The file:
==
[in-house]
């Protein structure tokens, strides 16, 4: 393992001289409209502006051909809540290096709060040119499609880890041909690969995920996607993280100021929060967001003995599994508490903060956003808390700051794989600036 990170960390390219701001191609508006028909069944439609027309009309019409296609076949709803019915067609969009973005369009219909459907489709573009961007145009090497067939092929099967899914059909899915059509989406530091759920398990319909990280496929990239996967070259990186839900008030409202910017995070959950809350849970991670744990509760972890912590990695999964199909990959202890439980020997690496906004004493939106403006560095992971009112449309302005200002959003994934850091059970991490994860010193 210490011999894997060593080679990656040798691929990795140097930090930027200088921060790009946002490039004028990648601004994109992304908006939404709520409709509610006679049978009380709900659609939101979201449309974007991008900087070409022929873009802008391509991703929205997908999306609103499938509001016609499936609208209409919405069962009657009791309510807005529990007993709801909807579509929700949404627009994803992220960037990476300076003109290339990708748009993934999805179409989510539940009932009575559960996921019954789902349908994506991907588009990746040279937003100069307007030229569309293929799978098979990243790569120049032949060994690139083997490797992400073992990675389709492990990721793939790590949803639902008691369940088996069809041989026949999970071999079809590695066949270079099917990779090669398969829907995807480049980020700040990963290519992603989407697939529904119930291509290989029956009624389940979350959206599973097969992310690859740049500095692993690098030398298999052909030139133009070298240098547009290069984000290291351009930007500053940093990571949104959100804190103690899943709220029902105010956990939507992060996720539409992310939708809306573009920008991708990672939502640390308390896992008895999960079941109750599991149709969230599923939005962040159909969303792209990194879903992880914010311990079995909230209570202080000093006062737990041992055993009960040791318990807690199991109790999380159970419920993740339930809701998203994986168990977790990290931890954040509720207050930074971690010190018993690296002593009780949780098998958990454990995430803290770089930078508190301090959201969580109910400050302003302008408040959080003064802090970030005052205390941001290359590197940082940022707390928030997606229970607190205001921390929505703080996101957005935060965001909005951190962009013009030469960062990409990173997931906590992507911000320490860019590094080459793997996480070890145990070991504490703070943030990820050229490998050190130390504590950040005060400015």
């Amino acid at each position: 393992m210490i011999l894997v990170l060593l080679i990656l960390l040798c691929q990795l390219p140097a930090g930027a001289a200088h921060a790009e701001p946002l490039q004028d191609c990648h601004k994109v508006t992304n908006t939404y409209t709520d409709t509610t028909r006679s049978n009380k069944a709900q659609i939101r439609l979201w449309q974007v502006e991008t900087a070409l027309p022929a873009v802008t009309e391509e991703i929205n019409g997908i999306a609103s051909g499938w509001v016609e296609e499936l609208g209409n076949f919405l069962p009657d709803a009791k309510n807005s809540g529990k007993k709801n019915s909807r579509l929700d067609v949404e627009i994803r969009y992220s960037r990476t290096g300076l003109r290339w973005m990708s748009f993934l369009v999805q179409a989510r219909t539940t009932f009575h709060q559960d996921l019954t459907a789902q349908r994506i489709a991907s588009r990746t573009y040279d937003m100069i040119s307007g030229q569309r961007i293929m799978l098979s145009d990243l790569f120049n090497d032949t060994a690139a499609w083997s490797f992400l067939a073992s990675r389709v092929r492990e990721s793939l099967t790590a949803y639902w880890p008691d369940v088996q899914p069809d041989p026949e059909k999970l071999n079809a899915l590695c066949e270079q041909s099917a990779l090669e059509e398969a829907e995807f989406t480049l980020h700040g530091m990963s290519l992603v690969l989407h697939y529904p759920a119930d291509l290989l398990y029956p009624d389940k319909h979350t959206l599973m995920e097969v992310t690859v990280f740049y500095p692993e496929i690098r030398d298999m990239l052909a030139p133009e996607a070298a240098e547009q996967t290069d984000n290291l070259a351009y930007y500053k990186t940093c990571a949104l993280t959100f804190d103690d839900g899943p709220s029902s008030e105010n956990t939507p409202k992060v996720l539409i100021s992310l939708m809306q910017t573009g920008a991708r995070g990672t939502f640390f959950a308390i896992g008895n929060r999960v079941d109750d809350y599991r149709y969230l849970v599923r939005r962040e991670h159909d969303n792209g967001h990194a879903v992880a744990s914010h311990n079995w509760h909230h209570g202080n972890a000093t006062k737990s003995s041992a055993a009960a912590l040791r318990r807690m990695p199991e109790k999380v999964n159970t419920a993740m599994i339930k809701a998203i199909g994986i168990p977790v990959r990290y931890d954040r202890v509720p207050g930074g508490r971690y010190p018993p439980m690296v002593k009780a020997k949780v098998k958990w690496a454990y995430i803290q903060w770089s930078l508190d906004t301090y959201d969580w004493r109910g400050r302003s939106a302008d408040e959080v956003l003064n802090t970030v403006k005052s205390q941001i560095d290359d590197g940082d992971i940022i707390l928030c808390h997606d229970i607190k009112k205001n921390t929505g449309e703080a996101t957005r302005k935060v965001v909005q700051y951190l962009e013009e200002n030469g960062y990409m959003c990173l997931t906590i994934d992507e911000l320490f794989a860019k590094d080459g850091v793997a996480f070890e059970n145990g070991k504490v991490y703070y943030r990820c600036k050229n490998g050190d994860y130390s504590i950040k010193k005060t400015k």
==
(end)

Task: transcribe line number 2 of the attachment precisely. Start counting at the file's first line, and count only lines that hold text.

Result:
């Protein structure tokens, strides 16, 4: 393992001289409209502006051909809540290096709060040119499609880890041909690969995920996607993280100021929060967001003995599994508490903060956003808390700051794989600036 990170960390390219701001191609508006028909069944439609027309009309019409296609076949709803019915067609969009973005369009219909459907489709573009961007145009090497067939092929099967899914059909899915059509989406530091759920398990319909990280496929990239996967070259990186839900008030409202910017995070959950809350849970991670744990509760972890912590990695999964199909990959202890439980020997690496906004004493939106403006560095992971009112449309302005200002959003994934850091059970991490994860010193 210490011999894997060593080679990656040798691929990795140097930090930027200088921060790009946002490039004028990648601004994109992304908006939404709520409709509610006679049978009380709900659609939101979201449309974007991008900087070409022929873009802008391509991703929205997908999306609103499938509001016609499936609208209409919405069962009657009791309510807005529990007993709801909807579509929700949404627009994803992220960037990476300076003109290339990708748009993934999805179409989510539940009932009575559960996921019954789902349908994506991907588009990746040279937003100069307007030229569309293929799978098979990243790569120049032949060994690139083997490797992400073992990675389709492990990721793939790590949803639902008691369940088996069809041989026949999970071999079809590695066949270079099917990779090669398969829907995807480049980020700040990963290519992603989407697939529904119930291509290989029956009624389940979350959206599973097969992310690859740049500095692993690098030398298999052909030139133009070298240098547009290069984000290291351009930007500053940093990571949104959100804190103690899943709220029902105010956990939507992060996720539409992310939708809306573009920008991708990672939502640390308390896992008895999960079941109750599991149709969230599923939005962040159909969303792209990194879903992880914010311990079995909230209570202080000093006062737990041992055993009960040791318990807690199991109790999380159970419920993740339930809701998203994986168990977790990290931890954040509720207050930074971690010190018993690296002593009780949780098998958990454990995430803290770089930078508190301090959201969580109910400050302003302008408040959080003064802090970030005052205390941001290359590197940082940022707390928030997606229970607190205001921390929505703080996101957005935060965001909005951190962009013009030469960062990409990173997931906590992507911000320490860019590094080459793997996480070890145990070991504490703070943030990820050229490998050190130390504590950040005060400015």